“Yes we like to share but we also have a brain that blindly accepts sharing. And that may lead to problems with is actually doing the forming.”
You only need to look at various online hoaxes, such as the death of actor Jeff Goldblum or any of the falsehoods you can read on Wikipedia - which many people frighteningly deem as a legitimate source of information! Or when people spread ideologies that brain wash…
“We may be uniquely conforming in bad ways.” - Laurie Santos
Santos then explained a test that was devised to see how children learn compared to our close living relatives - you guessed it - monkeys. And more accurately, to see if human’s learned badly compared to a monkey (14:18 on the video above).
The findings were, again, interesting. That’s right, the monkeys were more innovative in their thinking, whilst the children were stuck in their own, learned ways. This is obviously a challenge that anyone in the user experience fields will be only too aware of.
Other interesting points from the day
- Nick Southgate from #ogilvychange says “We’re all in the business of thinking about thinking. But thinking for other people so they don’t have to think for themselves is incredibly hard. Many businesses outsource thinking. Taking the easy route. Few business build processes to make thinking easier”
“How do we industrialise thinking?” - Nick Southgate
- Leigh Caldwell - Cognitive economics and the psychology of price http://lanyrd.com/scgghf
“Price heuristics can be used to nudge us. The middle option is usually a safe one”
Shopify is a good example of effective execution of this:
- Paul Craven - Behavioural Finance: from biases to bubbles http://lanyrd.com/scfyqm
“Herd instincts in the stock exchange is common. There’s nothing wrong with following the herd if you know what you’re doing. To be successful is about avoiding mistakes.”
I would suggest that that piece of advice should always be remembered by those looking to be a successful business online.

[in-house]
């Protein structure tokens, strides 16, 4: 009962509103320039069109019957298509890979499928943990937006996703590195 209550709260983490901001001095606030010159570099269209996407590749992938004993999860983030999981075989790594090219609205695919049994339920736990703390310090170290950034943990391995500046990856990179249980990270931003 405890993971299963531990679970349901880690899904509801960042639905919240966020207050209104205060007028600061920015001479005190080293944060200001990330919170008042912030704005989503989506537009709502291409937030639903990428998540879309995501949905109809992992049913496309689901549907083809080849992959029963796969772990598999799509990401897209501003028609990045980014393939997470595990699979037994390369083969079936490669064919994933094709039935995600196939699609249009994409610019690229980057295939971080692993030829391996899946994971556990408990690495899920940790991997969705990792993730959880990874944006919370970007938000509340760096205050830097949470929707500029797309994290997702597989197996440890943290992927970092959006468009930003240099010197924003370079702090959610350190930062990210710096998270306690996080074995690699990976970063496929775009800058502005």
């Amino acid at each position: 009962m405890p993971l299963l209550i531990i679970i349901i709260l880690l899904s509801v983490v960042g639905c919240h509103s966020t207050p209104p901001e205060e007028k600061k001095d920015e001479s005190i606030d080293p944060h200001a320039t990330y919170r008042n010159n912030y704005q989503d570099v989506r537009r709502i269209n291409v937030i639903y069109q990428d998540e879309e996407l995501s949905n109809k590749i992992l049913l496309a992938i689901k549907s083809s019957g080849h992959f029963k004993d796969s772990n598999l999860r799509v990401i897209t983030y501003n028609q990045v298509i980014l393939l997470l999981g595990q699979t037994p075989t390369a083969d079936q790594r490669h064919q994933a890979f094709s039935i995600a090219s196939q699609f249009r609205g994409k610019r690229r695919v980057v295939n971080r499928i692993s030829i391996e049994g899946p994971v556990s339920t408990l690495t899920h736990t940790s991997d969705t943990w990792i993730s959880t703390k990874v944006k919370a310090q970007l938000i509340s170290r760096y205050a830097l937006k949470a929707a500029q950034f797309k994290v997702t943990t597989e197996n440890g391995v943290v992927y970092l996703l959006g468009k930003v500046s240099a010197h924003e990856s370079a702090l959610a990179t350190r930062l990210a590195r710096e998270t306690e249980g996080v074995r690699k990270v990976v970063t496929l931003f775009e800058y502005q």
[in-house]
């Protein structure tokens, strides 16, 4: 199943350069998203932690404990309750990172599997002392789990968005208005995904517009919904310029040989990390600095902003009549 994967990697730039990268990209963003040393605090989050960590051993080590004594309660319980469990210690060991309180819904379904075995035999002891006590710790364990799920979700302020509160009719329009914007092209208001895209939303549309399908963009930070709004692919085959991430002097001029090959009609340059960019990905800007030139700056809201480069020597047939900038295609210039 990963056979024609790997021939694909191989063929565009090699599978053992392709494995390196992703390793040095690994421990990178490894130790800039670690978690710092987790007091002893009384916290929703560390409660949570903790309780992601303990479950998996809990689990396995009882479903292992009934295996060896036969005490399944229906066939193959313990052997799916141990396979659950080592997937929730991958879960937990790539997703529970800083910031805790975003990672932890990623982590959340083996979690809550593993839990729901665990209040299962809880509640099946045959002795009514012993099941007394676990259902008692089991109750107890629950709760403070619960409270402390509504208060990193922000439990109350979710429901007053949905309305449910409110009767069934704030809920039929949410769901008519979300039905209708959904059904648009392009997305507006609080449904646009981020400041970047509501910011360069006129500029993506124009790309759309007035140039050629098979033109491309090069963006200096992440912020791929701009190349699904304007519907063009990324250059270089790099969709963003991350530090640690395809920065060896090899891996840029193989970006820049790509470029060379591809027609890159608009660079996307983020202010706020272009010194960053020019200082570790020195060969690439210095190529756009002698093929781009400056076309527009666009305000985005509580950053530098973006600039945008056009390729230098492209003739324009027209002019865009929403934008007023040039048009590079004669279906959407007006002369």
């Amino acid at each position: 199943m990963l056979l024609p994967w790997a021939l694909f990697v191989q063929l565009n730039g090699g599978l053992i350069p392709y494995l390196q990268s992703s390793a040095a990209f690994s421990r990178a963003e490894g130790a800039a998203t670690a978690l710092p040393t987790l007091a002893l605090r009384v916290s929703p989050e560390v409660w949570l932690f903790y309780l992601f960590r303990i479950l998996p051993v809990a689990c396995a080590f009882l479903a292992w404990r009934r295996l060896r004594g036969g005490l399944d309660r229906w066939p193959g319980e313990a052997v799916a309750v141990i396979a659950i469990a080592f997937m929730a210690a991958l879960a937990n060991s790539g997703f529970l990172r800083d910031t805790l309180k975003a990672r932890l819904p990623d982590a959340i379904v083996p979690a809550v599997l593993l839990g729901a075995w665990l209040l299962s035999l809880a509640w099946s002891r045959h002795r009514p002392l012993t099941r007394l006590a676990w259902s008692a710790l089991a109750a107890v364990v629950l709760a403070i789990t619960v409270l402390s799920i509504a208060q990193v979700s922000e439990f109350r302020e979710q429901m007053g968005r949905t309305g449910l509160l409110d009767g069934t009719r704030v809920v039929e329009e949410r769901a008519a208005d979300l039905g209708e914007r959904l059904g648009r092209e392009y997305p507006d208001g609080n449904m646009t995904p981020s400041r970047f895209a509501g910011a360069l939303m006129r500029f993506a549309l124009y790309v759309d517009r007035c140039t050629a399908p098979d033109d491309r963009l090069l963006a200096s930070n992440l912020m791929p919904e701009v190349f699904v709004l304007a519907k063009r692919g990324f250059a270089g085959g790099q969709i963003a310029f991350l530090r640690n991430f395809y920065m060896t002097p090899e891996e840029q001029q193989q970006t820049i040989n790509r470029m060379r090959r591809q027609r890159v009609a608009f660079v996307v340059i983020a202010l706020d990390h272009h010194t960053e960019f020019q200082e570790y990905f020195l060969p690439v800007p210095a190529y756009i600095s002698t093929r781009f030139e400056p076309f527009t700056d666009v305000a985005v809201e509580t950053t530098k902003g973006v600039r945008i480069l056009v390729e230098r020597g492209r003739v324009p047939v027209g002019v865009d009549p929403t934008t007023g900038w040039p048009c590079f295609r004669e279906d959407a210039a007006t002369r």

- Watch the video below from (3:15 to learn how #ogilvychange helped The Times to successfully increase their digital subscriptions by simply thinking about how they display their offerings to the consumer)
A great day left me with the underlying message that if you just think about your users and keep it simple, you’re heading in the right direction.
Awesome post James, sounded like a great day of talks.
For me, the discussion of our compulsion to point out - “wow look at that” - and “share” content is a valid one, however, the authoritive nature of the written word combined with the mass-sharing culture we’re all part of tends to make misinformation and hoaxes ubiquitous and emphases the negative side of our “heard” mentality far more than it ever did “offline”.
As we all “learn” (or is it a case of “relearning”?) how to share online I expect we will also become more savvy in differentiating disingenuous or false information from the rest- if this is at all possible? This is where brands need to make movements into in order to effectively master their social media push.
Although for every prematurely announced celebrity death we have 5> humorous cat images/videos to share - every cloud has a silver lining right?
Thanks Chris - some good points. The scary thing about Social ‘noise’ is that everybody is now an expert - a dangerous thing!
Some of the work that #ogilvychange are doing is really impressive. Most of it is logic; just really thinking about the task at hand and how to enrich user experience (or in the case of the missing £2 - the Times Digital subscription example - displaying products in a clear way to nullify confusion and perform a value illusion).